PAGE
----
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How To Make A Pain Healing Mint Salve

How To Make A Pain Healing Mint Salve

Finding ways to conveniently apply the wonderful pain-relieving qualities of mint is sometimes a challenge. You may have gorgeous, fragrant peppermint plants growing in the garden, or soothing peppermint tea. Perhaps you have a small bottle of aromatic essential oils of spearmint, and you are looking for a handy way to use it topically.

Here you have a step-by-step recipe for making an easy-to-use pain healing mint salve that can absorb deeply into sore muscles and joints.

Mint: Nature’s Pain Reliever

How to Make a Pain Healing Mint Salve - Mint

The pain-relieving power in mint lies with its menthol compounds. Many mint plants contain some amount of menthol, but peppermint has the highest concentrations.

Spearmint also has menthol, and like peppermint, has carvacrol, and limonene. These pain-killing plants have been used traditionally for pain relief for centuries.

More recently, their analgesic qualities show safe and effective benefits for osteoarthritis and other chronic musculoskeletal pain sufferers.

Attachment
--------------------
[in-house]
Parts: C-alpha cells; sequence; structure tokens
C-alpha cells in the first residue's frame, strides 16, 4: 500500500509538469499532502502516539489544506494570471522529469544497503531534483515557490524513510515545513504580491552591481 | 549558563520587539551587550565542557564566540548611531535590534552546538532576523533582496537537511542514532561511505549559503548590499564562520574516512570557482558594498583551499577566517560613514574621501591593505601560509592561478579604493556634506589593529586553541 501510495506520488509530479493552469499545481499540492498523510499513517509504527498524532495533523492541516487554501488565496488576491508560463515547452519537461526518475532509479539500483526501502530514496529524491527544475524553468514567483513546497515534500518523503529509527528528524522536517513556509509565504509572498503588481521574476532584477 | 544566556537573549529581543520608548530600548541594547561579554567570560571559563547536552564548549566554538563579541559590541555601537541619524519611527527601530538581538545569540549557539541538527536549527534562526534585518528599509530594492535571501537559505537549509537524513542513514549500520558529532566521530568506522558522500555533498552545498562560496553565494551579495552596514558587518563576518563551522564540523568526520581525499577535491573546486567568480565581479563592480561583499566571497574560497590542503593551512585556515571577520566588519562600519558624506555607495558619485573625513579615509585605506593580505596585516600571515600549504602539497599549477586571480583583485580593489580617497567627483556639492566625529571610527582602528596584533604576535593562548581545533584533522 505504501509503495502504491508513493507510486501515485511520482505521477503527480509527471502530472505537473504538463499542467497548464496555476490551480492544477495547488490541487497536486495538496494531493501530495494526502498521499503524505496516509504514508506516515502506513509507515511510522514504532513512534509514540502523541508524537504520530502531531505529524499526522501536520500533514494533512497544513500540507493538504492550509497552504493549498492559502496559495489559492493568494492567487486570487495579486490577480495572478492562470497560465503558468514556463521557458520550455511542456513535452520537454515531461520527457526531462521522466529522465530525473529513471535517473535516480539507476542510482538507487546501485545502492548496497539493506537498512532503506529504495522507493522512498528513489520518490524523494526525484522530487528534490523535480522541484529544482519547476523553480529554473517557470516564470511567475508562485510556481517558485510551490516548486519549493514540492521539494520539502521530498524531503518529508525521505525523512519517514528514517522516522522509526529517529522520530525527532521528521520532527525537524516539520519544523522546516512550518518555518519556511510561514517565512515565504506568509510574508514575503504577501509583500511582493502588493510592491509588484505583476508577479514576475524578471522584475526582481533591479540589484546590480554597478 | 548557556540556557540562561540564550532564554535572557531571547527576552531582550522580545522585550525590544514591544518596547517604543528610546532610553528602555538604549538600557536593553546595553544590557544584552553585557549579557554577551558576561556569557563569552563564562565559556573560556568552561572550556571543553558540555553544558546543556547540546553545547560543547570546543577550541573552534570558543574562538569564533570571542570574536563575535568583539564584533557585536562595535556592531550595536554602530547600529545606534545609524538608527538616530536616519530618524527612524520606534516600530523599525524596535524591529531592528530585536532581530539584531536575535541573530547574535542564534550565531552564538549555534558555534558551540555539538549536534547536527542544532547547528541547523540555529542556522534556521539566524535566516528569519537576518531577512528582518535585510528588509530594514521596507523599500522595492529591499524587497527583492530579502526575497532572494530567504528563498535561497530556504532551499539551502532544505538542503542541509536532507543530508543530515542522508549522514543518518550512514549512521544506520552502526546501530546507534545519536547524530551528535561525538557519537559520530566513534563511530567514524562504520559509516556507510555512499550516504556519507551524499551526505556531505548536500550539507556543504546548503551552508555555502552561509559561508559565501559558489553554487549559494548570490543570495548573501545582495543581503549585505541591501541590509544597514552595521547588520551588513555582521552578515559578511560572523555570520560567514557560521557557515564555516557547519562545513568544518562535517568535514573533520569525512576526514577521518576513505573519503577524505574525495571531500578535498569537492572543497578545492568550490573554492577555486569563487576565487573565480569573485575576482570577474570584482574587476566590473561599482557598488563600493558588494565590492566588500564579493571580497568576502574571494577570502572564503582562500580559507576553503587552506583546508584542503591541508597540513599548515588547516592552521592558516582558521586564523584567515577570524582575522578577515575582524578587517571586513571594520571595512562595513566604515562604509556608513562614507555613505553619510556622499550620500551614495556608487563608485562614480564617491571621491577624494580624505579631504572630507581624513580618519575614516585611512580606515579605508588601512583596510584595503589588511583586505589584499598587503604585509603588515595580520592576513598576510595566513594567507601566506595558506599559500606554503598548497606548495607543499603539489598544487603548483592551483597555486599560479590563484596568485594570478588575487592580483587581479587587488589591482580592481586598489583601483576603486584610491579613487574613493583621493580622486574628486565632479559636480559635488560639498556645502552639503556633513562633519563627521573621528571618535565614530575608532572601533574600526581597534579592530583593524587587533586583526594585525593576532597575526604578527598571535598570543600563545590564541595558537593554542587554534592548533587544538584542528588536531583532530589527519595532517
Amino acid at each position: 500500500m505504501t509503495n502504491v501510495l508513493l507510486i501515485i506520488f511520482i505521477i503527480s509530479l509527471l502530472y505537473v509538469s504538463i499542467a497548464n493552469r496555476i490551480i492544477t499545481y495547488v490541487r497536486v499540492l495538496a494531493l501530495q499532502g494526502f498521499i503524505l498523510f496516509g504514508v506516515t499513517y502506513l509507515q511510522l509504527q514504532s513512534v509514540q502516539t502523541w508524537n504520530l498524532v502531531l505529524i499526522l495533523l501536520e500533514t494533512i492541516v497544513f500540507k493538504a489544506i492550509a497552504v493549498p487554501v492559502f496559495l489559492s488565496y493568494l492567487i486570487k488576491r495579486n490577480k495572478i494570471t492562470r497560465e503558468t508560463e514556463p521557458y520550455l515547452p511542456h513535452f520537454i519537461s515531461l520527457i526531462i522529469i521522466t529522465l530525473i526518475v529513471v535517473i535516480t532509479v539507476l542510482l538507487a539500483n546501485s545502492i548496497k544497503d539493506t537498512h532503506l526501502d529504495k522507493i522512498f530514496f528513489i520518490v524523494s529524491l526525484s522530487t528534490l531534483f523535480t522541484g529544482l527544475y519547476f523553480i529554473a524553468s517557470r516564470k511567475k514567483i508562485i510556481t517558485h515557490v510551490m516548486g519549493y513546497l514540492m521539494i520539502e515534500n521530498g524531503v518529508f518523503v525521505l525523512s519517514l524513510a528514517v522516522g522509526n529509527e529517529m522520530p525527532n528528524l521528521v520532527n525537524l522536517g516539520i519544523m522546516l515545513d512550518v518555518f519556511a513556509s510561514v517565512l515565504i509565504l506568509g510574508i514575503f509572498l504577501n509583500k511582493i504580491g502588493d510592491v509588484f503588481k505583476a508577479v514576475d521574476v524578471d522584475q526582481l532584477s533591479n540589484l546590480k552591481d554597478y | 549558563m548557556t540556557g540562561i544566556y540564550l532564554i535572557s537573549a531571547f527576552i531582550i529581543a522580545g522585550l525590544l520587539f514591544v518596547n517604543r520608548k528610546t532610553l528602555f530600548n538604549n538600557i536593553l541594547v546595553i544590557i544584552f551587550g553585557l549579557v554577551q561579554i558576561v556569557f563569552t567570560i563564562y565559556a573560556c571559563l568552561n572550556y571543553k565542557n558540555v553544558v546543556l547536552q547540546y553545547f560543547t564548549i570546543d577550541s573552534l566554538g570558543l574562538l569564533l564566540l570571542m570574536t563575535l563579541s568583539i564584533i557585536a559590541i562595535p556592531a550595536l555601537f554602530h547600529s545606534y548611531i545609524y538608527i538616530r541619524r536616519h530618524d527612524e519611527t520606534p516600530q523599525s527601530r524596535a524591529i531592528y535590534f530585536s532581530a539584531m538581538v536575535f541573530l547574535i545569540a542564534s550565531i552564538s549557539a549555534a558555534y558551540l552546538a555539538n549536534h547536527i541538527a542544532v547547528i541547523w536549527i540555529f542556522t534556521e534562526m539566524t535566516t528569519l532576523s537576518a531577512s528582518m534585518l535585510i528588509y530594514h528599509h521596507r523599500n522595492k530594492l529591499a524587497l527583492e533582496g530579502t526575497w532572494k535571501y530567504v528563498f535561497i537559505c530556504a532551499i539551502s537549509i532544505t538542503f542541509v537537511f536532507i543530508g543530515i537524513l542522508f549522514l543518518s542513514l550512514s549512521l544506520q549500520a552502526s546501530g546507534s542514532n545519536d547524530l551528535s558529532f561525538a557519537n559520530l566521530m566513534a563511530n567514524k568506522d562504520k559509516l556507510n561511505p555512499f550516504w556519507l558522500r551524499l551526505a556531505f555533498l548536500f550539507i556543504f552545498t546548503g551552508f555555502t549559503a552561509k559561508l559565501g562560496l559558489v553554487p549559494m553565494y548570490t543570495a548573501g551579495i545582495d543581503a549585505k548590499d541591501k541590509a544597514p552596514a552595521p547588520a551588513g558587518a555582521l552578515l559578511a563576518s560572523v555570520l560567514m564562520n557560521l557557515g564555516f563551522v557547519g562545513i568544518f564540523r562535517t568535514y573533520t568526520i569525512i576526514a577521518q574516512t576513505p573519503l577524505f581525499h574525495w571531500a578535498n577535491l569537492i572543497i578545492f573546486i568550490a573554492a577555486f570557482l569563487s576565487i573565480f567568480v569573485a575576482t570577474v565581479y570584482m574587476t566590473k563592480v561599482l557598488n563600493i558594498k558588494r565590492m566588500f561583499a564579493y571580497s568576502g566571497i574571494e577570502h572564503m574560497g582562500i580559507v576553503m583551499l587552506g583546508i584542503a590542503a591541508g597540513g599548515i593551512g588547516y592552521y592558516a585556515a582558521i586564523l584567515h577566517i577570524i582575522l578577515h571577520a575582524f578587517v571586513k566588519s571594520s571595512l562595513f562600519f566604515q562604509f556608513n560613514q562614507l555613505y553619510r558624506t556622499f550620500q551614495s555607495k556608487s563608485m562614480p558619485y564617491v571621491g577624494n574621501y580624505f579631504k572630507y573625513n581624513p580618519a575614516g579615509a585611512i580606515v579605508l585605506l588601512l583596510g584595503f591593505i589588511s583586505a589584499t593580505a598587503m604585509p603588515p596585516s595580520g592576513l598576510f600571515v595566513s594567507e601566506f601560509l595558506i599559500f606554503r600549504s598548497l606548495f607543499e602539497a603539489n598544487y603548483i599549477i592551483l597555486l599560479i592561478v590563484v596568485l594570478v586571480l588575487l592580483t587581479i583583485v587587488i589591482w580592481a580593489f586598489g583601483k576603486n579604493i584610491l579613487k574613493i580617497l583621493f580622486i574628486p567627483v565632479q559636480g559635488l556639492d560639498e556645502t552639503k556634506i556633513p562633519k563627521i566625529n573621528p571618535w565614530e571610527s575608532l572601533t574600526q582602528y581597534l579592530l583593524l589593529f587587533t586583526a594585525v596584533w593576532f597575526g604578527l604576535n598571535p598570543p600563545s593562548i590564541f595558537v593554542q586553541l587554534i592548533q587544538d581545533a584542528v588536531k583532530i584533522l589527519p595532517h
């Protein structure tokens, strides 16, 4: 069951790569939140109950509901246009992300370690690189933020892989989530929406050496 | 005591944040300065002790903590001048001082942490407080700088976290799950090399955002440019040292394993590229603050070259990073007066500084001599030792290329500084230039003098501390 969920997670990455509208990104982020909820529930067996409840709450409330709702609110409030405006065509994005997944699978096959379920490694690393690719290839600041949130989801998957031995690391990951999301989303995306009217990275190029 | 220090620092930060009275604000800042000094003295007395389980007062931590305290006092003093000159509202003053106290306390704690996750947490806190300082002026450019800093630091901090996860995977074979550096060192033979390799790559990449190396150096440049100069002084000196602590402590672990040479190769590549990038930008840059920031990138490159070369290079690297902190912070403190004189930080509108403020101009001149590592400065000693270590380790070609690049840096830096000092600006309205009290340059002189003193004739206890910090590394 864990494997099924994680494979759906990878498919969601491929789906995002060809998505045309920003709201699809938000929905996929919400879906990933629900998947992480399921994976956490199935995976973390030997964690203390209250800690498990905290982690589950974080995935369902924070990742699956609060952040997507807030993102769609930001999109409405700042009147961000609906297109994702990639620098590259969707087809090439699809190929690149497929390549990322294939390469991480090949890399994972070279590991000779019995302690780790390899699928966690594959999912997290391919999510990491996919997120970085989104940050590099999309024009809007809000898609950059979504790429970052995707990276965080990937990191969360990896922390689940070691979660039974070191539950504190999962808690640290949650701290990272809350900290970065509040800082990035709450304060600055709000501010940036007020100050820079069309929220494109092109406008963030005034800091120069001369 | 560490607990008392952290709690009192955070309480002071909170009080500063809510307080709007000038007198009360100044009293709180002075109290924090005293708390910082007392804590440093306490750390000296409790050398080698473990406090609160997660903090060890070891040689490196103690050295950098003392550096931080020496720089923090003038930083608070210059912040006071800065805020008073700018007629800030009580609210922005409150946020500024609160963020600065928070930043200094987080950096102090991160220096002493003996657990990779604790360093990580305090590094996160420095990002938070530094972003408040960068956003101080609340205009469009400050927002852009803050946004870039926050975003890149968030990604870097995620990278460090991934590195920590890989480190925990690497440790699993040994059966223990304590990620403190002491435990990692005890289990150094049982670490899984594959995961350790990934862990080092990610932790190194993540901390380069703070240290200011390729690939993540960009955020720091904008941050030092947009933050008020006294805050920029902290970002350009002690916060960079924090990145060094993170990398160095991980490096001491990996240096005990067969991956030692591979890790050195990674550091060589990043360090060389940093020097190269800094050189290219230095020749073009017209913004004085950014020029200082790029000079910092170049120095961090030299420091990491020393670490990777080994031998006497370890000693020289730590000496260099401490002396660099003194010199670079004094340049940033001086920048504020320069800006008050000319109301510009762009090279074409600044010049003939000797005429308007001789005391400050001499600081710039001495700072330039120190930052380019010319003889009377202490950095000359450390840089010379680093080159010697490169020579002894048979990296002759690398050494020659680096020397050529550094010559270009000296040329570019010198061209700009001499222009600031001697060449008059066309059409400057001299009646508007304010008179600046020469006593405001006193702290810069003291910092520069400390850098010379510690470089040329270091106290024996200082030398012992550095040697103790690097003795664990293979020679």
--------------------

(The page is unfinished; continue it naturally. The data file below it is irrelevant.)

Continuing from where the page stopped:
Peppermint Infused Oil

In the recipe to follow, I simply use essential oils of peppermint and spearmint, which are generally available from most health food stores and online suppliers.

You may want to infuse the oil with pure mint for the recipe to follow. Surprisingly, even though it is February, I was still able to obtain fresh mint from our grocery store. If it were early to late spring, harvesting mint from the garden, or finding local, fresh mint would be a great addition to creating your own mint-infused oil as well.

Another way to infuse oil would be to use dried mint leaves from the garden, or even from opening a couple of pure peppermint tea bags. It is certainly an option and can help create an even more potent pain-relieving salve. You can find more details in the video below:

 

A Note On Ingredients 

The salve itself is made with local beeswax, pure coconut oil, olive oil, and essential oils. Using emollients that absorb deeply into the skin such as coconut and olive oils helps to bring the beneficial compounds of menthol, limonene, and carvacrol to the aching muscles and joints.

The local beeswax works as a stabilizer and thickener so that the medicinal qualities get where you want them. It creates a luxurious consistency to the salve, which helps it to stay in place. It also helps to dilute the powerful pain-fighting properties of the active ingredients so that they work over a longer period.

The recipe uses peppermint essential oil and spearmint essential oil. Essential oils of peppermint and spearmint are known for their anesthetic and anti-inflammatory qualities.

We will be making the salve directly in the final containers. This saves a lot of waste from making the concoction in a double broiler and pouring the liquid into the containers. It also saves a lot of clean-up time.

Recipe For Pain Healing Mint Salve